MXON: Memorable moments
After a simply breathtaking MXON, we look back at some of the most memorable moments.
1. Jason Anderson getting landed on – First of all it’s great news that, aside from a concussion, Anderson was unhurt in the incident because it was awful to watch. From elation to devestation in one second for the American who rode a great race, but why was he rolling a double when he knew riders where coming behind him? I think the elation of the moment meant Anderson forgot the riders coming behind were still racing.
2. Last lap drama – In the B final Ireland sensationally made the mains when Henry Jacobi crashed on the final corner and couldn’t finish the race, after much confusion and disbelief Ireland were finally awarded the victory to get them to the A final yet again. Then, in the final moto of the weekend, more last lap drama led to more confusion and disbelief! The Netherlands thought they had it won until Febvre passed Searle with a few turns to go to unwittingly win the event for France! And a lap before that America were hanging onto victory by their fingertips when Webb sensationally went down. It was simply unbeleiveable and you just couldn’t have made the drama up.
3. Jeffrey Herlings – Herlings apparently didn’t want to race this event because he didn’t feel prepared on the 450. But KTM said you’re racing and it was just as well they did! Herlings was one crash away from winning all three motos and was the fastest rider in the world on the day on his worst surface – hard pack. He beat Cairoli straight up on home turf in that final moto despite racing back to back motos, it was an extememly impressive performance with only a few days on the bike. Herlings has vowed he will only get better from here, the rest of the boys in MXGP are going to have to do some serious work this winter to stay with him week-in, week-out on this evidence. But with Gajser not racing, there is still a bit of the unknown as the two 2016 world champs prepare to face-off in 2017.
4. American pride – You have to hand it to the Americans, they had a horrible day on Saturday but still very nearly won the event, despite none of their riders being the fastest in their classes. The heart and determination these guys have riding for their country is something else, they just never give up and seem to raise their game. Even Jason Thomas said Anderson’s ride in the second moto was his best since his win in A1, you just know US pride elevated Anderson back to that level. Webb, surprisingly, wasn’t on the level of Cairoli, Febvre, Herlings or even a superb Strijbos, but that didn’t stop him giving everything he had and his emotions at the end of the event showed just how much it meant, even if he had no reason to feel guilty about the crash. Yes they have the advantage of a huge country to choose riders from and really should win every year, but their determination and national pride, win or lose, is just superb to watch.
5. The pressure -Cooper Webb was under huge pressure in that final moto, he had Febvre right on him and couldn’t let him by in case Febvre got Webb and Searle and won the event for France, unfortunately Webb crashed but he wasn’t the only one under pressure. Herlings arguably had more pressure, unlike Webb who just needed top five, Herlings basically had to win both motos to give Holland a chance and even he crashed in the first one (with Bogers crashing in his first moto too) those points lost proved crucial. Cairoli too had all the pressure on him to get Italy in the top five and his 2-2 scores did the job. For France, Febvre and Paulin blew the starts and Febvre single-handedly came from outside the top ten to fourth to win the event for France in that final moto, it was a display of superb mental strength and determination under huge pressure. Both Holland and USA almost got the job done, but mistakes ultimately cost them and it was Febvre who ultimately delivered the victory for France. That’s why this event is fascinating to watch, to see how some of the world’s best deal with the pressure of going for the race win or the team win.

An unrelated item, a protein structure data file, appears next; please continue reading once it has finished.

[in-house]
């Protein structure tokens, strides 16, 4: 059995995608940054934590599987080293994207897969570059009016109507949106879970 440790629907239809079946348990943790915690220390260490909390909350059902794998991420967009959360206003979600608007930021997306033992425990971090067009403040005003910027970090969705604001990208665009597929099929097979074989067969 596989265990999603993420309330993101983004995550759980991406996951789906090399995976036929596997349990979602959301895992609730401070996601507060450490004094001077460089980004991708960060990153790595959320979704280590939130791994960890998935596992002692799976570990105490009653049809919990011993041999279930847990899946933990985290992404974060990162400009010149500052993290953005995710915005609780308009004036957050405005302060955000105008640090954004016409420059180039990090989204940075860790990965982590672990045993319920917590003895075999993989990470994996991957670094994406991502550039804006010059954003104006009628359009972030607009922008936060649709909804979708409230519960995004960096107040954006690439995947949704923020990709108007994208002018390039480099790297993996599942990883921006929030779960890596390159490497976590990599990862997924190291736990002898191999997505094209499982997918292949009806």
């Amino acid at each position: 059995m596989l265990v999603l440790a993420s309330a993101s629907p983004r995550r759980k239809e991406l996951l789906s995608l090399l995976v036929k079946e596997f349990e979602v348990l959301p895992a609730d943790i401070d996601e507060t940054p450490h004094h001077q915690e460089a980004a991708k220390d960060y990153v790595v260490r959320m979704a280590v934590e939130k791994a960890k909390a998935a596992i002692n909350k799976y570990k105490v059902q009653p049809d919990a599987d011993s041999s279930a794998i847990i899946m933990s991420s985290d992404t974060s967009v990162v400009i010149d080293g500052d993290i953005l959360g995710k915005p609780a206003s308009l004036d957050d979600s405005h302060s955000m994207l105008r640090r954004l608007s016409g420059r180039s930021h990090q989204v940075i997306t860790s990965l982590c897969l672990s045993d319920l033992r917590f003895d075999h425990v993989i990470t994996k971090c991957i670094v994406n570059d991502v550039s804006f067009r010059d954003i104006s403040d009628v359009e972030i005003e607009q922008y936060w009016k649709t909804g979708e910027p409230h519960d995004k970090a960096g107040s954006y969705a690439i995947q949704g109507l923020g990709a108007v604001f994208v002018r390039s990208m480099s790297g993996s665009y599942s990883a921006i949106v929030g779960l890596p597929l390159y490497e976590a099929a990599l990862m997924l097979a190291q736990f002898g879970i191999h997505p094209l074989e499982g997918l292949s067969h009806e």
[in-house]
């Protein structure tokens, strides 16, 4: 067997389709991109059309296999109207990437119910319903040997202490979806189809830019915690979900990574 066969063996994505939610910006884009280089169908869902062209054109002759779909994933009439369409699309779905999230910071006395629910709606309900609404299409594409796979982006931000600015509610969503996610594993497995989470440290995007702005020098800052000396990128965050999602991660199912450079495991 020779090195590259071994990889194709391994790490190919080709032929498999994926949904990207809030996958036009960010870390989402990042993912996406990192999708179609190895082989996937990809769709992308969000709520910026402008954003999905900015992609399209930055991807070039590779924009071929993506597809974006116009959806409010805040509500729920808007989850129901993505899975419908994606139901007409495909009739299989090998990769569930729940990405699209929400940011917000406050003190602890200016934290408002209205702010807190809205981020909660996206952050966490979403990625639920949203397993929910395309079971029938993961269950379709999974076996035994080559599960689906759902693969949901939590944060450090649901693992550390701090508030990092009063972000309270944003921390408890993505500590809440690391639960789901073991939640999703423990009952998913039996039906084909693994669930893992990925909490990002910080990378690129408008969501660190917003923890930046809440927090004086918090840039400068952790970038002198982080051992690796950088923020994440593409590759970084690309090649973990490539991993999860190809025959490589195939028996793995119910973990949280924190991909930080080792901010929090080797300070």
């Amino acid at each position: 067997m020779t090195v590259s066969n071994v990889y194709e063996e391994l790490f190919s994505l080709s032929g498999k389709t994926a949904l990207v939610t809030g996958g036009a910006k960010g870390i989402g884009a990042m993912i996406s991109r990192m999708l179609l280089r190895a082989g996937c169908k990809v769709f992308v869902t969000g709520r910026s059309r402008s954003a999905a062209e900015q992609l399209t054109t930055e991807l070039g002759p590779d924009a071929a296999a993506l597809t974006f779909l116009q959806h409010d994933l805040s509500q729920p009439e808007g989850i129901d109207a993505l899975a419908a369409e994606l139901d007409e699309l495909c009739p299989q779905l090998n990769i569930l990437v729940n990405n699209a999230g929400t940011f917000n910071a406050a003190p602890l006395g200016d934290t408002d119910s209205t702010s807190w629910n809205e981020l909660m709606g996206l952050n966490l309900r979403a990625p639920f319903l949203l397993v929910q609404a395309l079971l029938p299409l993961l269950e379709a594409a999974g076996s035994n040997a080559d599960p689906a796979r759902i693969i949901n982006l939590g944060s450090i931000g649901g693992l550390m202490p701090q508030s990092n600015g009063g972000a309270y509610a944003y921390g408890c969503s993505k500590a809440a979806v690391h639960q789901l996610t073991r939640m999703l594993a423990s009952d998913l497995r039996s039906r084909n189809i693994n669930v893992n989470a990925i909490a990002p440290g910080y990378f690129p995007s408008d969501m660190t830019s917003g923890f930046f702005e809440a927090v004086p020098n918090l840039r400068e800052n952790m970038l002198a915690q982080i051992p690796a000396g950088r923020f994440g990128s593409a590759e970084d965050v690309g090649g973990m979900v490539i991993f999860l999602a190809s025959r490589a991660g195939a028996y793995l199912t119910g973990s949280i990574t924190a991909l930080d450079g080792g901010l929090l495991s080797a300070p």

6. The atmosphere – There is nothing like the MXON for atmosphere, but this year was epic, with the superb track, the nostalgia of 1986, the home crowd on for Cairoli, Herlings on the 450 and the drama of the event, it was just sensational. A perfect mixture culminating in one of if not the best MXON in history.
7. Belgian speed – Oh what could have been for Belgium. Kevin Strijbos was superb and Stefan Everts must be wondering why he can’t perform like that every week, the man who finished eleventh in MXGP caught passed and left America’s 250 National champ and team leader for the USA, Cooper Webb. It also shows the depth in MXGP when that can happen! Jeremy Van Horebeek was also brilliant, his speed and aggression was something else on that 250, and if he can ride the 450 with that confidence Van Horebeek could step up a level next season. With Desalle there, Belgium could well have won quite easily, but would Steve Ramon not have been a better choice for the 450 replacement than MX2 specialist Brent Van Doninck? It’s if and buts at this point, but Strijbos and Van Horebeek were undoubtedly very impressive this weekend, a bit like America the Belgians seem to be able to up their game at this event.